One good thing about working different jobs throughout your life is that you learn a lot of insider information about various industries.
Sometimes that can be great and other times…well, you feel like you’ve been let in on some dirty little secrets…
AskReddit users discussed the weird industry secrets they’ve learned on the job. Let’s take a look.
1. The fake bar.
“Worked as a software dev for Carfax about 9 years ago.
Their software for producing history reports was so fast (could get a report in less than 10ms) that users didn’t believe it actually “crunched the data” so the frontend team added a fake progress bar that waited a short random time.
I believe this fake bar is still there today.”
2. Sellin’ cars.
“Worked for a car dealership for a short while. Had no idea they are legally allowed to mark up the interest rate that the bank offers.
Example: they run your credit and find an eligible loan from Wells Fargo at 3%. They tell you they can get you 5%. You end up making a payment to Wells Fargo each month based on a 5% loan. As far as you’re concerned (as far as the contract shows), you got a 5% loan from Wells Fargo.
The dealership gets to keep the difference between what you’re paying and what the bank actually approved you for.”
“I worked for a supermarket for a while.
They used to review CCTV and if they spotted someone stealing they would take a screenshot, then print the photo and hang it on the wall in our cantine so we’d recognize the person if we saw them in our store again.
So I used to have lunch in a room with walls covered in photos of ppls faces with descriptions like “stole 10 steaks.” “Left without paying, took 5 bottles of wine”.”
“Worked for a Murder Mystery Dinner Theatre briefly.
The identity of the killer wasn’t determined ahead of time, it was simply whoever got the lowest amount of votes from the audience.”
5. Good idea.
“Graphic Artist here.
I will sometimes throw in a bit of bad design in the project to let the client find it and request a change.
They always want to change things so rather than them changing something that could jeopardise the design/layout, I throw in something or them that isn’t meant to be there in the first place.”
6. Fire sprinklers.
“I’m a fire sprinkler designer.
The water inside fire sprinkler pipes is black, smells awful, is riddled with cutting oil and has most likely been sitting there stagnant for decades.
Every time I watch a movie where a system goes off and everyone is dancing around in the water I say “that is BS.””
“Not sure if this is just a British thing, but when I worked at McDonalds, they have a leaderboard to show where their drive thru ranks compared to every other McDonalds Drive Thru in the country.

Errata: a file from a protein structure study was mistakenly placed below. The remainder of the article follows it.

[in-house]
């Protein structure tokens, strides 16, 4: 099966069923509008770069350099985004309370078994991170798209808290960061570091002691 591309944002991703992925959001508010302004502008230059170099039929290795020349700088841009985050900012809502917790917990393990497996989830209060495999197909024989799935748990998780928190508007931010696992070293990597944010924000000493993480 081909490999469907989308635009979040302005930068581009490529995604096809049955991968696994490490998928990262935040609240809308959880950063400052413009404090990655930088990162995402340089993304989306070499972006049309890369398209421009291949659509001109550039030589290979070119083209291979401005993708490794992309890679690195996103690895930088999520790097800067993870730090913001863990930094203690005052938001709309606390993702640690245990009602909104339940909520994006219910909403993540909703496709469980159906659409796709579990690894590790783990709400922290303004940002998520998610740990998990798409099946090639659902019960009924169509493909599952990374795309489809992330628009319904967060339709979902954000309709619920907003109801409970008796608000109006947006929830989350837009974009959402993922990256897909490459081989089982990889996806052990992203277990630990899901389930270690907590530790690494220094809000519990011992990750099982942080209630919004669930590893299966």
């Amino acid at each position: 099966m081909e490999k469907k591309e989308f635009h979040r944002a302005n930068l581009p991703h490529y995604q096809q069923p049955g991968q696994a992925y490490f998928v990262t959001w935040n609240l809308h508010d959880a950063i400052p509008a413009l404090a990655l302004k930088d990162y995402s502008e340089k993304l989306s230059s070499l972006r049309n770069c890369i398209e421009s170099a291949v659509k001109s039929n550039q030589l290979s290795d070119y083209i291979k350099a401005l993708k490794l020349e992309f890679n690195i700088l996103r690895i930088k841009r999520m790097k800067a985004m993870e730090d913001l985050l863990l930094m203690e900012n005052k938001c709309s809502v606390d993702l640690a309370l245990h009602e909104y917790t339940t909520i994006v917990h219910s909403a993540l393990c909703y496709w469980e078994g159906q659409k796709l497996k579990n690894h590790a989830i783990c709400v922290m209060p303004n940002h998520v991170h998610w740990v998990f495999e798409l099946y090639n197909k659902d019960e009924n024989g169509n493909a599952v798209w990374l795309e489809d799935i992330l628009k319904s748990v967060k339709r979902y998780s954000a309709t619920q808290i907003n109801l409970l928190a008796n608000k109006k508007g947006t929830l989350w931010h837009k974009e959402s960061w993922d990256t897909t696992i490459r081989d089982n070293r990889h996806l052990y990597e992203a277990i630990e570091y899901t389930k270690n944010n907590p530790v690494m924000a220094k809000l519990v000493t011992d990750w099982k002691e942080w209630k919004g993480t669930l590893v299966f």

It was pretty intense”
8. Reality TV.
“I knew reality TV wasn’t what it purported to be, but had no idea how bad.
I worked on “America’s Got Talent” season 7 and got to film a few episodes. The most heartbreaking thing was that I watched them take people, people I got to spend an hours interviewing and talking to, people who were passionate, who were trying, and most of the time skilled, and the judges just got to fu**ing mock them on a national scale.
In the season 7 St. Louis episode there’s an older woman who plays the drums, and she was genuine and sweet and excited and in the edits, they make her look loopy and crazy and I think Sharon Osborne alluded to the fact the drummer was a crazy woman. Laughed at her on a national stage.”
“I worked for a company that makes a certain type of electronics equipment. They have an alarm that specifically comes in 8 months after an initial startup. The only person that can silence it is a technician.
There is no point to the alarm but to have a technician come out and silence it, which costs the customer $1000. I used to disable the alarm when I initially started up a machine because I thought this was pretty unethical.”
10. The rum game.
“Don’t know how pervasive this is, but commercial rum distilleries bottle the exact same rum under different names and in different bottles.
This even happens for major brands, like if the Mount Gay distillery can’t keep up with orders they’ll contract with the Malibu distillery to fill their bottles.”
“There’s a great story about how an airline was getting complaints that bags were taking too long to arrive at the carousel. So they switched to a carousel further away from the gate.
Bags arrived in the same time, but people spent the time walking instead of waiting. Complaints dropped.”
12. Complex network.
“Working in the auto industry I was surprised to learn how little of a car is actually made by, say, Mercedes or Ford.
There is a complex network of suppliers who specialize in developing and manufacturing most of the pieces that make up a car and then selling them to car companies.
The manufacturers themselves largely just assemble outsourced parts into the final product.”
Now it’s your time to spill your guts!
Tell us about the weird secrets from your industry.
We’d love to hear from you!